A wide range of models are used by actuaries to project future rates of mortality. Key differences include whether models extrapolate the past or incorporate judgement on the future, whether they use all-causes mortality or more granular data, and whether they provide a single estimate of the future or allow for uncertainty.
The CMI Mortality Projections Model has near-universal use in the UK for external communication of longevity assumptions. It is a deterministic model – producing a single estimate from a set of assumptions – and requires the user to input at least the Long Term Rate of Mortality Improvement, for which there is no default value, making it an opinion model.
"A key feature of cause of death models is that the sum of the projections by cause results in lower improvements than projecting all-causes mortality."
Analysis of mortality by cause of death can be used to inform the parameterisation of the CMI Model; useful insights include the estimation of improvements due to reducing smoking prevalence, as described in a recent article in The Actuary by one of Barnett Waddingham’s specialist longevity actuaries.
However, cause of death models are open to a number of criticisms and challenges; for example the volatility arising from changes to the ICD coding rules. These can be addressed, but only by adding complexity to the model.
A key feature of cause of death models is that the sum of the projections by cause results in lower improvements than projecting all-causes mortality. This arises because the causes that have improved most rapidly – circulatory diseases in the UK in recent years – have less impact in the future as their proportion of deaths reduces. Whilst this feature has been levelled as a criticism of cause of death models, it could instead be considered a weakness of projections using all-causes mortality data, which implicitly assume that new drivers will arise in future to provide the same level of improvement as historical reductions in circulatory mortality.
There are a range of stochastic models, which are often used to provide a measure of the uncertainty around a best estimate projection, but many are also open to challenge. For example, the inability of simple random walk processes to model the difference between short- and long-term influences of changes in mortality means that many commonly-used models may overstate volatility at the oldest ages – due to high short-term volatility from harsh winters and flu epidemics – but understate it at younger ages.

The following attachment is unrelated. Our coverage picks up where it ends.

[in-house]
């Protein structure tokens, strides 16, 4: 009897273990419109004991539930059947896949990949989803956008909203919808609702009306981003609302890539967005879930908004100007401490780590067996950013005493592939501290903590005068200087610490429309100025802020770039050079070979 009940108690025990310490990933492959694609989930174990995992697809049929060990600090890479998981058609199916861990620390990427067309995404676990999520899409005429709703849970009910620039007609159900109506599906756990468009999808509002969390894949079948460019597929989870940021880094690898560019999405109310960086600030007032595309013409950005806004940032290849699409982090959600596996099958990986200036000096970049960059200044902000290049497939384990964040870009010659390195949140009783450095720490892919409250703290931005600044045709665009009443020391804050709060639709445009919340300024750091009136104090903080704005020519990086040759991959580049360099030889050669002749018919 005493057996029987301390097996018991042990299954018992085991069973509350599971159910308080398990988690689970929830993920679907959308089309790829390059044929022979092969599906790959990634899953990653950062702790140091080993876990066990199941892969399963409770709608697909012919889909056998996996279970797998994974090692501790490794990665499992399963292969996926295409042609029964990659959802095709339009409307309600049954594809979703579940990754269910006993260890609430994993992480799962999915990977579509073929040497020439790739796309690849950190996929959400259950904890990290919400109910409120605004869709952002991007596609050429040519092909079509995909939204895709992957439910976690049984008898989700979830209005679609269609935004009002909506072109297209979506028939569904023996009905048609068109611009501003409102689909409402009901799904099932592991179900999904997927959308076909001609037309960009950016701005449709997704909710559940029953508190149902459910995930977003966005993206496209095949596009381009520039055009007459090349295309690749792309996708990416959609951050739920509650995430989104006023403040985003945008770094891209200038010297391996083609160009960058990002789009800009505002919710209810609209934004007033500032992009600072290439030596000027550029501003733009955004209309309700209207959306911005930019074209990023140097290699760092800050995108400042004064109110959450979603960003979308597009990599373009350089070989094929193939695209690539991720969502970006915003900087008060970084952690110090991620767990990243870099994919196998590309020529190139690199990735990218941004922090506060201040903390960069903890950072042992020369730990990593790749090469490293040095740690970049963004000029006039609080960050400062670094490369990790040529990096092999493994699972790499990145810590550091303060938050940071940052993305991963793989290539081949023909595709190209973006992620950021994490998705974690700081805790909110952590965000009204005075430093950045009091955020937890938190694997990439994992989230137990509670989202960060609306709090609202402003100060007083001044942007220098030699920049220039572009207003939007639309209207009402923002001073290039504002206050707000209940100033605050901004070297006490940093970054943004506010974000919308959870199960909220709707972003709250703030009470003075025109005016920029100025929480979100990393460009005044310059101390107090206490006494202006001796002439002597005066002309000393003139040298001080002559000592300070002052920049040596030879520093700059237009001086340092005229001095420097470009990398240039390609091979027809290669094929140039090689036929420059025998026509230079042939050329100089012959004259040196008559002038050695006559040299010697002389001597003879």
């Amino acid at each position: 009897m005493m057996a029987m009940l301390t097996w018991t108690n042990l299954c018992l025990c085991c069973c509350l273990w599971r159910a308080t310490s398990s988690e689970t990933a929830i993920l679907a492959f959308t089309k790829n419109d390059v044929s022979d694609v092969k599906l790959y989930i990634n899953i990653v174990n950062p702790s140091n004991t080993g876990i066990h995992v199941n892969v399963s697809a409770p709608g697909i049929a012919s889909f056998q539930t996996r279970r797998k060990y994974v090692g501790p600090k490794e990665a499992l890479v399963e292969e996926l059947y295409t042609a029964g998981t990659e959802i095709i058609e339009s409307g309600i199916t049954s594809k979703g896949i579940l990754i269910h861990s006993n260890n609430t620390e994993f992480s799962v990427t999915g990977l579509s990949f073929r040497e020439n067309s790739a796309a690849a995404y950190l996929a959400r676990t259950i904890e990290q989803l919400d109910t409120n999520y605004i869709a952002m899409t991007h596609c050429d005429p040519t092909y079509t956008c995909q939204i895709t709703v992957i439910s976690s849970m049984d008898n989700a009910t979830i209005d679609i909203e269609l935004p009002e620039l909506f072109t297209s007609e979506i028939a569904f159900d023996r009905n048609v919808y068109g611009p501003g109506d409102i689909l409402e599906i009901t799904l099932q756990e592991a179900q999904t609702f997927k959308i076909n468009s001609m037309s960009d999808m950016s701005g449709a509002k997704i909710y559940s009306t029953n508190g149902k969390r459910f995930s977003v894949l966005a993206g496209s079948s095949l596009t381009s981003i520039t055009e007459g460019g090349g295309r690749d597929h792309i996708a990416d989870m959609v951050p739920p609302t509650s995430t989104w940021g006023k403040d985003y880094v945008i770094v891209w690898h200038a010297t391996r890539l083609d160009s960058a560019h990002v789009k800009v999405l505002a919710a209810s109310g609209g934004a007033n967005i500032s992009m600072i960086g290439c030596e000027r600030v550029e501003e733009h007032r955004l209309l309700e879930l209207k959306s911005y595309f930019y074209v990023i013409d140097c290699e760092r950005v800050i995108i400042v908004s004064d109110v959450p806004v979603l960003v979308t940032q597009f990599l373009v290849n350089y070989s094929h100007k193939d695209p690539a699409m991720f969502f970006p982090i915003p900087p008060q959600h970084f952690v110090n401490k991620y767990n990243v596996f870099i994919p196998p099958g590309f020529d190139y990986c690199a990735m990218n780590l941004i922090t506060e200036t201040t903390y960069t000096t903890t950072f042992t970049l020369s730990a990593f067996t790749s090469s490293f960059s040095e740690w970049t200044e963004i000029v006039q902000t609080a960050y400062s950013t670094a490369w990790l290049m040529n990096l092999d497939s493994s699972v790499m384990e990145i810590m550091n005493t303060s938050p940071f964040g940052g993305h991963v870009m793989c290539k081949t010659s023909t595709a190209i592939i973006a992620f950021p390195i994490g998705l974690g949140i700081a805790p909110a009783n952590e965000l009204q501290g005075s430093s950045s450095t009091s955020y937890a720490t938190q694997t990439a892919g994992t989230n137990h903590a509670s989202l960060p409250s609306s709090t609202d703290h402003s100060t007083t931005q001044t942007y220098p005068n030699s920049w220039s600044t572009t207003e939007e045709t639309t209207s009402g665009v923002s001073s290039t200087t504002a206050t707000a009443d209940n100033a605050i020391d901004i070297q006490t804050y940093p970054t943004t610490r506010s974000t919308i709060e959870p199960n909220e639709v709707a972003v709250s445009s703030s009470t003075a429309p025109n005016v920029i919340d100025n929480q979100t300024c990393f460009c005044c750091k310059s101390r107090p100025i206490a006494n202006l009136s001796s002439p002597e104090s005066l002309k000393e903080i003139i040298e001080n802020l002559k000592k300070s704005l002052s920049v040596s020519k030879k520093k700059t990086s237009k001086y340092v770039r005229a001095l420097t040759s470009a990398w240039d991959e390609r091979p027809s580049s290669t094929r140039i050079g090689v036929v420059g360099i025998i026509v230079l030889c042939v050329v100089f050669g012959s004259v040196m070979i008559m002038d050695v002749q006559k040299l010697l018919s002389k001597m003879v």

It is important to use simple, easy-to-understand models where possible. Introducing a complexity budget for longevity modelling and only ‘spending’ the budget where it adds most value could be the answer to this. It is also important to recognise that any model is only as good as the data that is used to calibrate it. A number of concerns exist over UK population data, which is most commonly-used in projection models. It is essential to understand the weaknesses of the data in order to avoid inaccurate projections.
- It is impractical to build a single model that has all the features that one might like to have; as such a model would be too complex to manage and impossible to explain to key stakeholders;
- Using a number of different models may bring limited value unless these have materially different approaches – for example using both cause of death models and stochastic models to bring different insights;
- Longevity modelling isn’t as clear-cut as physics – it can be helpful to blend judgement with statistical models; and
- The choice of which models to consider must depend on the purpose of the projection.
"Imagine how much harder physics would be if electrons had feelings! "
This blog post was written by Dave Grimshaw and Jon Palin who discussed and compared a range of methods for projecting future improvements in mortality at the IFoA’s Life Conference on 20 November. The session was aimed at delegates without specialist longevity expertise, who need to assess proposed assumptions.